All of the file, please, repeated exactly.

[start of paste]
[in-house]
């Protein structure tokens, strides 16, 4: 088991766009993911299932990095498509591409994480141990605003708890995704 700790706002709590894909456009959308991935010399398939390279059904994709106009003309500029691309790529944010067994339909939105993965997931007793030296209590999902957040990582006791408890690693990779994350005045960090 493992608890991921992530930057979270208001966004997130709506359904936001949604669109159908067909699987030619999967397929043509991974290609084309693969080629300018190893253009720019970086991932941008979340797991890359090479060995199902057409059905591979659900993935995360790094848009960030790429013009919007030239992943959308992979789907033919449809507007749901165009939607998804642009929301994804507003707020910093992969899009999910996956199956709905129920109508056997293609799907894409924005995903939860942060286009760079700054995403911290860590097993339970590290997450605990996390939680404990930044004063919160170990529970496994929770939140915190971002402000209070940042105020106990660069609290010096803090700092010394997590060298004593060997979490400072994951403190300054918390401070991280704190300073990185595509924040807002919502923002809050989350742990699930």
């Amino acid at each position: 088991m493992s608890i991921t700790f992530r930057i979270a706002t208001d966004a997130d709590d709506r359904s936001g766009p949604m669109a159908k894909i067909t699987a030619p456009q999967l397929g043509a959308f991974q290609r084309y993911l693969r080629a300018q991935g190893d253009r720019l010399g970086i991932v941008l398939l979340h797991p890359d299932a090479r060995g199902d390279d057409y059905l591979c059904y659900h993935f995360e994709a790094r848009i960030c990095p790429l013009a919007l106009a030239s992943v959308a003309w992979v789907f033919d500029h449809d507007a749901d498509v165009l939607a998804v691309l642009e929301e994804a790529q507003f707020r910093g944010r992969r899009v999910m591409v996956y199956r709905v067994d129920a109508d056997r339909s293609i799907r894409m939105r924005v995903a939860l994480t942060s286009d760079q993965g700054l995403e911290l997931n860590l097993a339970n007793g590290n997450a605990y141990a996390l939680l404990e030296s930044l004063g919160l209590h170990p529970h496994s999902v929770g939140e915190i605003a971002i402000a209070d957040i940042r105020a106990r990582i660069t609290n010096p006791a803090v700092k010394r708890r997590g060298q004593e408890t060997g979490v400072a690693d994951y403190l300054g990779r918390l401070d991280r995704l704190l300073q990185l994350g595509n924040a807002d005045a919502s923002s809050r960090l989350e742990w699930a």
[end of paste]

[in-house]
């Protein structure tokens, strides 16, 4: 088991766009993911299932990095498509591409994480141990605003708890995704 700790706002709590894909456009959308991935010399398939390279059904994709106009003309500029691309790529944010067994339909939105993965997931007793030296209590999902957040990582006791408890690693990779994350005045960090 493992608890991921992530930057979270208001966004997130709506359904936001949604669109159908067909699987030619999967397929043509991974290609084309693969080629300018190893253009720019970086991932941008979340797991890359090479060995199902057409059905591979659900993935995360790094848009960030790429013009919007030239992943959308992979789907033919449809507007749901165009939607998804642009929301994804507003707020910093992969899009999910996956199956709905129920109508056997293609799907894409924005995903939860942060286009760079700054995403911290860590097993339970590290997450605990996390939680404990930044004063919160170990529970496994929770939140915190971002402000209070940042105020106990660069609290010096803090700092010394997590060298004593060997979490400072994951403190300054918390401070991280704190300073990185595509924040807002919502923002809050989350742990699930």
């Amino acid at each position: 088991m493992s608890i991921t700790f992530r930057i979270a706002t208001d966004a997130d709590d709506r359904s936001g766009p949604m669109a159908k894909i067909t699987a030619p456009q999967l397929g043509a959308f991974q290609r084309y993911l693969r080629a300018q991935g190893d253009r720019l010399g970086i991932v941008l398939l979340h797991p890359d299932a090479r060995g199902d390279d057409y059905l591979c059904y659900h993935f995360e994709a790094r848009i960030c990095p790429l013009a919007l106009a030239s992943v959308a003309w992979v789907f033919d500029h449809d507007a749901d498509v165009l939607a998804v691309l642009e929301e994804a790529q507003f707020r910093g944010r992969r899009v999910m591409v996956y199956r709905v067994d129920a109508d056997r339909s293609i799907r894409m939105r924005v995903a939860l994480t942060s286009d760079q993965g700054l995403e911290l997931n860590l097993a339970n007793g590290n997450a605990y141990a996390l939680l404990e030296s930044l004063g919160l209590h170990p529970h496994s999902v929770g939140e915190i605003a971002i402000a209070d957040i940042r105020a106990r990582i660069t609290n010096p006791a803090v700092k010394r708890r997590g060298q004593e408890t060997g979490v400072a690693d994951y403190l300054g990779r918390l401070d991280r995704l704190l300073q990185l994350g595509n924040a807002d005045a919502s923002s809050r960090l989350e742990w699930a």